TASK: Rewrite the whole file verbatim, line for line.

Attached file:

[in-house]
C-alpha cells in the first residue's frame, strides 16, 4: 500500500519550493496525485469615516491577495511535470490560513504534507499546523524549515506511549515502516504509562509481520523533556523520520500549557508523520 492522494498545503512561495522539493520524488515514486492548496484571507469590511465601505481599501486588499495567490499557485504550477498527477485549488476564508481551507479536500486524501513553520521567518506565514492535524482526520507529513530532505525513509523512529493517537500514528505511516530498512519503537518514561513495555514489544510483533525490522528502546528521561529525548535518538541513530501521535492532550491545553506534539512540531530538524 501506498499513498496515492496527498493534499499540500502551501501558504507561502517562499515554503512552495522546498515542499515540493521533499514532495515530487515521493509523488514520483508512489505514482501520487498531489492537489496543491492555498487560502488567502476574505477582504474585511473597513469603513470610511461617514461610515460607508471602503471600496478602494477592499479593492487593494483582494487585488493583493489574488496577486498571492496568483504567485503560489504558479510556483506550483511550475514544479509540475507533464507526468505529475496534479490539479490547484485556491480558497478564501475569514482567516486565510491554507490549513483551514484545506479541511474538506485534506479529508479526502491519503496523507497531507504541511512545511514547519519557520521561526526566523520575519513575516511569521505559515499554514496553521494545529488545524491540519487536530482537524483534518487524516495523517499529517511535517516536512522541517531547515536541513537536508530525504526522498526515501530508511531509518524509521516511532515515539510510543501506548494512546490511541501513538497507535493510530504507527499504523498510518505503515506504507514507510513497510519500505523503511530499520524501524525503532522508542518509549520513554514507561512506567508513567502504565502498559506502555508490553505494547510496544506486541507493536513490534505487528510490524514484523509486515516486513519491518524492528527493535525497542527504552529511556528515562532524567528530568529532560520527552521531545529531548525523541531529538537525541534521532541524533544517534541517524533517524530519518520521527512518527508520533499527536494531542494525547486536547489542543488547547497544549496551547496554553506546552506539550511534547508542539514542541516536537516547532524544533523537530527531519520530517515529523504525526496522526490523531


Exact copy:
[in-house]
C-alpha cells in the first residue's frame, strides 16, 4: 500500500519550493496525485469615516491577495511535470490560513504534507499546523524549515506511549515502516504509562509481520523533556523520520500549557508523520 492522494498545503512561495522539493520524488515514486492548496484571507469590511465601505481599501486588499495567490499557485504550477498527477485549488476564508481551507479536500486524501513553520521567518506565514492535524482526520507529513530532505525513509523512529493517537500514528505511516530498512519503537518514561513495555514489544510483533525490522528502546528521561529525548535518538541513530501521535492532550491545553506534539512540531530538524 501506498499513498496515492496527498493534499499540500502551501501558504507561502517562499515554503512552495522546498515542499515540493521533499514532495515530487515521493509523488514520483508512489505514482501520487498531489492537489496543491492555498487560502488567502476574505477582504474585511473597513469603513470610511461617514461610515460607508471602503471600496478602494477592499479593492487593494483582494487585488493583493489574488496577486498571492496568483504567485503560489504558479510556483506550483511550475514544479509540475507533464507526468505529475496534479490539479490547484485556491480558497478564501475569514482567516486565510491554507490549513483551514484545506479541511474538506485534506479529508479526502491519503496523507497531507504541511512545511514547519519557520521561526526566523520575519513575516511569521505559515499554514496553521494545529488545524491540519487536530482537524483534518487524516495523517499529517511535517516536512522541517531547515536541513537536508530525504526522498526515501530508511531509518524509521516511532515515539510510543501506548494512546490511541501513538497507535493510530504507527499504523498510518505503515506504507514507510513497510519500505523503511530499520524501524525503532522508542518509549520513554514507561512506567508513567502504565502498559506502555508490553505494547510496544506486541507493536513490534505487528510490524514484523509486515516486513519491518524492528527493535525497542527504552529511556528515562532524567528530568529532560520527552521531545529531548525523541531529538537525541534521532541524533544517534541517524533517524530519518520521527512518527508520533499527536494531542494525547486536547489542543488547547497544549496551547496554553506546552506539550511534547508542539514542541516536537516547532524544533523537530527531519520530517515529523504525526496522526490523531